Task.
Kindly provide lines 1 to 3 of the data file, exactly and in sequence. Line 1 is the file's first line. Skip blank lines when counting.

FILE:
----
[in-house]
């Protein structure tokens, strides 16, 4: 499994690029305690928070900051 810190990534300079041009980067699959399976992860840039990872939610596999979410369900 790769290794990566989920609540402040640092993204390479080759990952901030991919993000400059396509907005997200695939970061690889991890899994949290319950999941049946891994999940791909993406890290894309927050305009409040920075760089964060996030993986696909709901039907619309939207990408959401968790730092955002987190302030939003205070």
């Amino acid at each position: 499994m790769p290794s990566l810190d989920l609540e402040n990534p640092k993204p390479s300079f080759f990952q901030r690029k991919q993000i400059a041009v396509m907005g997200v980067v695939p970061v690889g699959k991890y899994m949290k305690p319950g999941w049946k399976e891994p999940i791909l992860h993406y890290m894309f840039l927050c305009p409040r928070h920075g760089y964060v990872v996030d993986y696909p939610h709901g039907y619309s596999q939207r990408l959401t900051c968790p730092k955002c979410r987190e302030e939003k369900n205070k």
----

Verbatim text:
[in-house]
């Protein structure tokens, strides 16, 4: 499994690029305690928070900051 810190990534300079041009980067699959399976992860840039990872939610596999979410369900 790769290794990566989920609540402040640092993204390479080759990952901030991919993000400059396509907005997200695939970061690889991890899994949290319950999941049946891994999940791909993406890290894309927050305009409040920075760089964060996030993986696909709901039907619309939207990408959401968790730092955002987190302030939003205070």
């Amino acid at each position: 499994m790769p290794s990566l810190d989920l609540e402040n990534p640092k993204p390479s300079f080759f990952q901030r690029k991919q993000i400059a041009v396509m907005g997200v980067v695939p970061v690889g699959k991890y899994m949290k305690p319950g999941w049946k399976e891994p999940i791909l992860h993406y890290m894309f840039l927050c305009p409040r928070h920075g760089y964060v990872v996030d993986y696909p939610h709901g039907y619309s596999q939207r990408l959401t900051c968790p730092k955002c979410r987190e302030e939003k369900n205070k």